However, it cannot be denied that the present mode and rate of consumption of animals, especially in developed western societies is unsustainable and extravagant. The reason for this is that, most of the meat that we eat now-a-days is either purchased from shops or supermarkets or cooked in restaurants, out of our site. This disconnect between the consumer and the consumed might explain the lack of empathy. I believe that if we eliminate this disconnect, people will develop more environment-friendly and sustainable eating habits. A good way to minimize the distress we cause to animals would be to do away with the present methods of industrial scale mass rearing wherein animals and birds are kept under extremely cruel conditions. There should be strict guidelines dictating the conditions that need to be maintained in these facilities.

Now, we need to answer the more nuanced question of whether or not the flesh of all animals be treated the same. I believe that there is no absolute answer to the question. What one chooses to eat is too personal a question to have a generic answer that applies to everyone. This is a choice that would be affected by the environment that we live in and the kind of exposure we have had to animals. For example, if I have spent most of my childhood with a pet dog, then, I would not be very eager to consume dog meat, however delicious it might be. It is usually considered inhuman to consume animals that are domesticated because it is expected that having spent time with these animals we should have a soft corner for them. That is why different societies, according to the pattern of domestication, have different norms for what flesh is considered and what flesh is not. This might be a reason why consuming beef is frowned upon in the Indian society.  Similarly, consuming the meat of animals that cause us harm like animals that destroy crops and carry diseases (rodents and insects) or live in filthy environments (insects, crows and even dogs in some parts of the world) is considered a social taboo. This is most probably due to the evolutionary instinct of our ancestors to avoid potentially rotten or disease causing flesh.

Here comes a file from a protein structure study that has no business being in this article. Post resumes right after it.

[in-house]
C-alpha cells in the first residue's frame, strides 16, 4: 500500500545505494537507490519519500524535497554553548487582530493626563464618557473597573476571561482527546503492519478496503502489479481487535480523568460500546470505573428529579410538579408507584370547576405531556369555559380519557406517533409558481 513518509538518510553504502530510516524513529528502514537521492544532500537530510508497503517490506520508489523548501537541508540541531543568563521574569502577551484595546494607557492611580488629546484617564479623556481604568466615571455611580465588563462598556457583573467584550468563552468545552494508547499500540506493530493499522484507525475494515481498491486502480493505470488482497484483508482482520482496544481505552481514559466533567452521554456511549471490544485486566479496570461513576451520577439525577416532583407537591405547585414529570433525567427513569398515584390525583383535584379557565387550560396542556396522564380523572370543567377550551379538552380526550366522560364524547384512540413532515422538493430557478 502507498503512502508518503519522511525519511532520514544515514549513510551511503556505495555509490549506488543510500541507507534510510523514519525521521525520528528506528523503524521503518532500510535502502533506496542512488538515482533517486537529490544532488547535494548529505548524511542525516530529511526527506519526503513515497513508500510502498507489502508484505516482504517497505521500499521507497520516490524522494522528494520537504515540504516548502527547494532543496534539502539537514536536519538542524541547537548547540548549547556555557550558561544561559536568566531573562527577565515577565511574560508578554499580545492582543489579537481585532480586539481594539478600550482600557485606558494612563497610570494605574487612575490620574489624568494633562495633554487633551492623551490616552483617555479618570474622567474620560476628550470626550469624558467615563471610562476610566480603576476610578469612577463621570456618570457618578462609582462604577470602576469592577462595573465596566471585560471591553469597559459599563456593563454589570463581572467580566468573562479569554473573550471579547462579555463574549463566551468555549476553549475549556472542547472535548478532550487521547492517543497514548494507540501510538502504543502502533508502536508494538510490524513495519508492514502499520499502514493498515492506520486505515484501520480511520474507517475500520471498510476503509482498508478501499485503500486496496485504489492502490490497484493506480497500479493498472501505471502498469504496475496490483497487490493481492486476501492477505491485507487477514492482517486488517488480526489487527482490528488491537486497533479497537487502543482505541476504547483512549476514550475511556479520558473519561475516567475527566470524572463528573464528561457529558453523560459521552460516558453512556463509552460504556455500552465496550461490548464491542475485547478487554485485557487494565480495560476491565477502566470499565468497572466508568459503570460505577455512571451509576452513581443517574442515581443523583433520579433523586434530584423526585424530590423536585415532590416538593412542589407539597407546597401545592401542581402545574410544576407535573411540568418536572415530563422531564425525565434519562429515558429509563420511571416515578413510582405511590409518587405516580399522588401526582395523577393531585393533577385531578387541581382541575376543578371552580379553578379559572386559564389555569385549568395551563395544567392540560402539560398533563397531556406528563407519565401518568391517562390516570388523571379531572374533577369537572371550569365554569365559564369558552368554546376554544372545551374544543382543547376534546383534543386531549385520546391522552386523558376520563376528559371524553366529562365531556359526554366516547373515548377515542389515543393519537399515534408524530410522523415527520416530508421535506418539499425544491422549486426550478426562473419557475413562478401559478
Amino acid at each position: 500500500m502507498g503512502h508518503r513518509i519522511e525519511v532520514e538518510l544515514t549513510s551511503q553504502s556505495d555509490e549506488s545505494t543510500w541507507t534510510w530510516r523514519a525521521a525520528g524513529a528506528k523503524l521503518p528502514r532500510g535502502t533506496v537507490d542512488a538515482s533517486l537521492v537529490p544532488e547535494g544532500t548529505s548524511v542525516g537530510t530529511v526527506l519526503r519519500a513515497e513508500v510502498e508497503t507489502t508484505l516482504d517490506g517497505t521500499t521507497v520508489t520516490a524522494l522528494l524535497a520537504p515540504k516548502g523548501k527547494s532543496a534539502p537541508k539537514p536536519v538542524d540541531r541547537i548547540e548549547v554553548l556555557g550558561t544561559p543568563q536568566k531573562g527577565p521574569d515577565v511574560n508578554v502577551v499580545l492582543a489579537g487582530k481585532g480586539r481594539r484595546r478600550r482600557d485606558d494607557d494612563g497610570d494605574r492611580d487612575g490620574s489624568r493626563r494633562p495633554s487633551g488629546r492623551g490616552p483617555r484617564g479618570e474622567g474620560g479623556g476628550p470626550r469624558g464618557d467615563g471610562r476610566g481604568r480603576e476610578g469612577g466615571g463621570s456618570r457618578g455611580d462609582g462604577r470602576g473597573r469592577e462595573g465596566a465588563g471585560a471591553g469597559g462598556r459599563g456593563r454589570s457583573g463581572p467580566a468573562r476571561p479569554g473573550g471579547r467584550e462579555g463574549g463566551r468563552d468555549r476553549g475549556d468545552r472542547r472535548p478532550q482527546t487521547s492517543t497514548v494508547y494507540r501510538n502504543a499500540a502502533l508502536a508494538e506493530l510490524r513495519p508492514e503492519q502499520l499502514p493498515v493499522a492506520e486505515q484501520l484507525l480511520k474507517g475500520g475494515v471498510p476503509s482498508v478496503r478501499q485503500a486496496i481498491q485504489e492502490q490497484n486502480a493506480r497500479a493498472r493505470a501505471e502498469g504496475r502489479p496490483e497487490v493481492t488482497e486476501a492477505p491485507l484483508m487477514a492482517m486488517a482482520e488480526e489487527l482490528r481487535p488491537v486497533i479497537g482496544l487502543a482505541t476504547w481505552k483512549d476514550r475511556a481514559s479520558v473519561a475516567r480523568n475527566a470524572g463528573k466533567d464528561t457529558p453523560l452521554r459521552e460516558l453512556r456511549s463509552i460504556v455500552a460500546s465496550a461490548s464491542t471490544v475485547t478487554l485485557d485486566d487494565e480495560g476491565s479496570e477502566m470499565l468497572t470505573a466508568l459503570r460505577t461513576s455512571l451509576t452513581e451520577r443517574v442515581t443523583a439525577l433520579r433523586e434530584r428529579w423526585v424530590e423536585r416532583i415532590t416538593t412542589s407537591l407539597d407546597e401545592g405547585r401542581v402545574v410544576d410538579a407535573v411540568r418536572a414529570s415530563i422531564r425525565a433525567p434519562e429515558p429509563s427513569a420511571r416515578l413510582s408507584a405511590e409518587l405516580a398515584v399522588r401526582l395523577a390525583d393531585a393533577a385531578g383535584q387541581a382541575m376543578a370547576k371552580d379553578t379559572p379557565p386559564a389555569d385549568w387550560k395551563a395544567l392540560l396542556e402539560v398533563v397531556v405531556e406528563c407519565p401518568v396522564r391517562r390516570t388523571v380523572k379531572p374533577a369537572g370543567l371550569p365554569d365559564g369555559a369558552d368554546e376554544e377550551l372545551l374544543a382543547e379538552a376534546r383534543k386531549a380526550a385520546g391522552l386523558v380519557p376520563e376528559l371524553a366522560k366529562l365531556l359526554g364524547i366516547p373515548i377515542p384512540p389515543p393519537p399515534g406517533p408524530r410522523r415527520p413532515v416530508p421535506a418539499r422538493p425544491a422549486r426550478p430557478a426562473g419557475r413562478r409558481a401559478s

I would like to add that I do not agree with the oft-cited explanation that claims that all life is equal and hence, if we are fine with consuming the meat of one animal, we should be okay with consuming the meat of another. All life is not equal. If it were so, then, I can extend the logic to claim that cannibalism should also be accepted. But, most of us would find that idea absurd because, we as human beings, form emotional connections with other human beings and hence, the idea of consuming another person’s flesh is just appalling.

In conclusion, I believe that, like everything else in life, it is best if what one considers edible and inedible is left to that person. Of course, depending the prevalent conditions, society would come up with certain rules and it has the right to do so but, these rules should not be hard and fast. In other words, keep your eyes off of my plate.

 

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To Beef or not to beef. Is that the question?